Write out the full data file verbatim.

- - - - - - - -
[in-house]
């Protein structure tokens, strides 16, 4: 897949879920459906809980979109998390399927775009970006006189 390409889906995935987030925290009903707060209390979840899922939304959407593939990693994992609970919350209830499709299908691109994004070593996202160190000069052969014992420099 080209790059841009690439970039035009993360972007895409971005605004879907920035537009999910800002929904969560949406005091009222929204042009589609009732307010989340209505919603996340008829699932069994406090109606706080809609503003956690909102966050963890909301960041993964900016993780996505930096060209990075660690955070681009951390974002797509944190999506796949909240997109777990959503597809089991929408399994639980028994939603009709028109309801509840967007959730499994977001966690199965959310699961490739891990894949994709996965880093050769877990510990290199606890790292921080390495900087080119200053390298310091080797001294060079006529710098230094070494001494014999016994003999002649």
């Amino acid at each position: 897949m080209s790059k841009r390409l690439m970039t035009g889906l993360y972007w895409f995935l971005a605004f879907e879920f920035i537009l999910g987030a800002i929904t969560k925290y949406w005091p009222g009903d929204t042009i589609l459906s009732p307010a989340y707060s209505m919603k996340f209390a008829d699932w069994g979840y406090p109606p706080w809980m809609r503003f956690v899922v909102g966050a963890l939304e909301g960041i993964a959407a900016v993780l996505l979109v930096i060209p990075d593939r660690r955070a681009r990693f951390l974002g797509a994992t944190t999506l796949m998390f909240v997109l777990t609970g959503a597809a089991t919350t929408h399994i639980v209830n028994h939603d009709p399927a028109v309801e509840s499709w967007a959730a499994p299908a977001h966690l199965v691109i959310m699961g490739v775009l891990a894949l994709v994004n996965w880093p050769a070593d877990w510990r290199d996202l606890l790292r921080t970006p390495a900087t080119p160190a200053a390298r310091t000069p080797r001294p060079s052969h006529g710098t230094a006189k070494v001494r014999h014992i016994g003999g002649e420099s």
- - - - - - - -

[in-house]
């Protein structure tokens, strides 16, 4: 897949879920459906809980979109998390399927775009970006006189 390409889906995935987030925290009903707060209390979840899922939304959407593939990693994992609970919350209830499709299908691109994004070593996202160190000069052969014992420099 080209790059841009690439970039035009993360972007895409971005605004879907920035537009999910800002929904969560949406005091009222929204042009589609009732307010989340209505919603996340008829699932069994406090109606706080809609503003956690909102966050963890909301960041993964900016993780996505930096060209990075660690955070681009951390974002797509944190999506796949909240997109777990959503597809089991929408399994639980028994939603009709028109309801509840967007959730499994977001966690199965959310699961490739891990894949994709996965880093050769877990510990290199606890790292921080390495900087080119200053390298310091080797001294060079006529710098230094070494001494014999016994003999002649």
């Amino acid at each position: 897949m080209s790059k841009r390409l690439m970039t035009g889906l993360y972007w895409f995935l971005a605004f879907e879920f920035i537009l999910g987030a800002i929904t969560k925290y949406w005091p009222g009903d929204t042009i589609l459906s009732p307010a989340y707060s209505m919603k996340f209390a008829d699932w069994g979840y406090p109606p706080w809980m809609r503003f956690v899922v909102g966050a963890l939304e909301g960041i993964a959407a900016v993780l996505l979109v930096i060209p990075d593939r660690r955070a681009r990693f951390l974002g797509a994992t944190t999506l796949m998390f909240v997109l777990t609970g959503a597809a089991t919350t929408h399994i639980v209830n028994h939603d009709p399927a028109v309801e509840s499709w967007a959730a499994p299908a977001h966690l199965v691109i959310m699961g490739v775009l891990a894949l994709v994004n996965w880093p050769a070593d877990w510990r290199d996202l606890l790292r921080t970006p390495a900087t080119p160190a200053a390298r310091t000069p080797r001294p060079s052969h006529g710098t230094a006189k070494v001494r014999h014992i016994g003999g002649e420099s």